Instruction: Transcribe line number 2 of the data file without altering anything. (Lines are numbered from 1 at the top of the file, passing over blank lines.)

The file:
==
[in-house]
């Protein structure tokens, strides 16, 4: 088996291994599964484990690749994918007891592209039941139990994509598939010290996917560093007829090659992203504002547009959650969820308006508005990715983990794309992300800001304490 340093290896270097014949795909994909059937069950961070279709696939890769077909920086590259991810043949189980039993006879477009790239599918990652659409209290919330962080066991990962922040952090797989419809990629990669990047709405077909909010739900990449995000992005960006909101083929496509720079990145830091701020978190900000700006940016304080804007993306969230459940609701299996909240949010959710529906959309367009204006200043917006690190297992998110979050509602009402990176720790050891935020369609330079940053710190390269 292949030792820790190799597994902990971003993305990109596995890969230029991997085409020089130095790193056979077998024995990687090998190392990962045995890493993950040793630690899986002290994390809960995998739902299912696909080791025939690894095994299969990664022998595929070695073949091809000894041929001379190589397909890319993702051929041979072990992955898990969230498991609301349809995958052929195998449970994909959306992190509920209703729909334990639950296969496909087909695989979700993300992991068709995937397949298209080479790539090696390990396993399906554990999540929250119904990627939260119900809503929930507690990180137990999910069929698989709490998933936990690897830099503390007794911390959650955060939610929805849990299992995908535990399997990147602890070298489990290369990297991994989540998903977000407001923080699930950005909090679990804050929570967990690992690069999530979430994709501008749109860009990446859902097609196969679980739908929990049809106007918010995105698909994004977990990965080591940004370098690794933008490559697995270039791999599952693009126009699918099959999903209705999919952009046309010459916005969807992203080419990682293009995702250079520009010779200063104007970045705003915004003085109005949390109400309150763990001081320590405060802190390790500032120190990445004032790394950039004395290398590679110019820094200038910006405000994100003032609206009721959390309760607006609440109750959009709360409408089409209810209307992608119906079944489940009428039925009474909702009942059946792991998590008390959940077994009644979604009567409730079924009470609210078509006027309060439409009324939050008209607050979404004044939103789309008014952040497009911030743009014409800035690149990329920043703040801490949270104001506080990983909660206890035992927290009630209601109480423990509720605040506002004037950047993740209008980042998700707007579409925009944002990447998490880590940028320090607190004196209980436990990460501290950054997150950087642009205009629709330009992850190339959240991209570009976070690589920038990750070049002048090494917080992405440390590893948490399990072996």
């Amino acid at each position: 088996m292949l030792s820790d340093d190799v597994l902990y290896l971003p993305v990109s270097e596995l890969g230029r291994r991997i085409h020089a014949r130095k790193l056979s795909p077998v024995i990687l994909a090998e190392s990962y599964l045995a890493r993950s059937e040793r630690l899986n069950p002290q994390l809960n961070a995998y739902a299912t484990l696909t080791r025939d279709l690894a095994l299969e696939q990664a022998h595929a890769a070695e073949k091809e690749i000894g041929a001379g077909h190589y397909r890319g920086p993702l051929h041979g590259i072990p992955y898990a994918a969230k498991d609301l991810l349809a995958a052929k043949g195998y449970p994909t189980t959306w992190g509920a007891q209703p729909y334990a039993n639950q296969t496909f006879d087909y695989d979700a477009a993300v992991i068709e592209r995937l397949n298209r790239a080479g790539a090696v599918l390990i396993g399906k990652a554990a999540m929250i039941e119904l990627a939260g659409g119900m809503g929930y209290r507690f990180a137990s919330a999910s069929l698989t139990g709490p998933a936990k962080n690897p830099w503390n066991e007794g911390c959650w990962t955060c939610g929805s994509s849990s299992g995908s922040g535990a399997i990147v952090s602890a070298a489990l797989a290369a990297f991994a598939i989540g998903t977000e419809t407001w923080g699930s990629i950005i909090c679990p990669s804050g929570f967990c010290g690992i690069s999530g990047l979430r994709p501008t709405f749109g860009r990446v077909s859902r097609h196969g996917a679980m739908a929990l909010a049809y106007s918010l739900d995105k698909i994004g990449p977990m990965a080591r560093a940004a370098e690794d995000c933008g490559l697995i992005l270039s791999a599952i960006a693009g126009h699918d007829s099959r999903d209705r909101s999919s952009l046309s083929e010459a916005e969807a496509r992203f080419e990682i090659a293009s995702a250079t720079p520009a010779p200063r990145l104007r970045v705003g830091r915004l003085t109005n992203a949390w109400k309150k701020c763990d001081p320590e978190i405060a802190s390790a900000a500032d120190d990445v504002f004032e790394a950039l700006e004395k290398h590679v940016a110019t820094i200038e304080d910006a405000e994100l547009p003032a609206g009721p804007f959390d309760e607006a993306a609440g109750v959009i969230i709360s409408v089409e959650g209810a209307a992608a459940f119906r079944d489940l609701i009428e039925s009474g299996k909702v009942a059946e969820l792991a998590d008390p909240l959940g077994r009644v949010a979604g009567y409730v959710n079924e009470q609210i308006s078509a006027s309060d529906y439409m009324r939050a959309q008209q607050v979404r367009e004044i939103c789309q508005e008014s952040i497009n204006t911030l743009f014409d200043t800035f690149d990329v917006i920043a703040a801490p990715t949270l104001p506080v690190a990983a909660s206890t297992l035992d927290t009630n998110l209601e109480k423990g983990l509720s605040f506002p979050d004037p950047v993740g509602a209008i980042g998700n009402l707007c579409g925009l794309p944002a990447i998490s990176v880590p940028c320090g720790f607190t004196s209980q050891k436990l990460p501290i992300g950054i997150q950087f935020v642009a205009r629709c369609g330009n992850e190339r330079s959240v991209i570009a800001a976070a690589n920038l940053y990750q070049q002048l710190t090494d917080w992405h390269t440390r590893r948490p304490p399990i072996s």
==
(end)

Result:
């Protein structure tokens, strides 16, 4: 088996291994599964484990690749994918007891592209039941139990994509598939010290996917560093007829090659992203504002547009959650969820308006508005990715983990794309992300800001304490 340093290896270097014949795909994909059937069950961070279709696939890769077909920086590259991810043949189980039993006879477009790239599918990652659409209290919330962080066991990962922040952090797989419809990629990669990047709405077909909010739900990449995000992005960006909101083929496509720079990145830091701020978190900000700006940016304080804007993306969230459940609701299996909240949010959710529906959309367009204006200043917006690190297992998110979050509602009402990176720790050891935020369609330079940053710190390269 292949030792820790190799597994902990971003993305990109596995890969230029991997085409020089130095790193056979077998024995990687090998190392990962045995890493993950040793630690899986002290994390809960995998739902299912696909080791025939690894095994299969990664022998595929070695073949091809000894041929001379190589397909890319993702051929041979072990992955898990969230498991609301349809995958052929195998449970994909959306992190509920209703729909334990639950296969496909087909695989979700993300992991068709995937397949298209080479790539090696390990396993399906554990999540929250119904990627939260119900809503929930507690990180137990999910069929698989709490998933936990690897830099503390007794911390959650955060939610929805849990299992995908535990399997990147602890070298489990290369990297991994989540998903977000407001923080699930950005909090679990804050929570967990690992690069999530979430994709501008749109860009990446859902097609196969679980739908929990049809106007918010995105698909994004977990990965080591940004370098690794933008490559697995270039791999599952693009126009699918099959999903209705999919952009046309010459916005969807992203080419990682293009995702250079520009010779200063104007970045705003915004003085109005949390109400309150763990001081320590405060802190390790500032120190990445004032790394950039004395290398590679110019820094200038910006405000994100003032609206009721959390309760607006609440109750959009709360409408089409209810209307992608119906079944489940009428039925009474909702009942059946792991998590008390959940077994009644979604009567409730079924009470609210078509006027309060439409009324939050008209607050979404004044939103789309008014952040497009911030743009014409800035690149990329920043703040801490949270104001506080990983909660206890035992927290009630209601109480423990509720605040506002004037950047993740209008980042998700707007579409925009944002990447998490880590940028320090607190004196209980436990990460501290950054997150950087642009205009629709330009992850190339959240991209570009976070690589920038990750070049002048090494917080992405440390590893948490399990072996």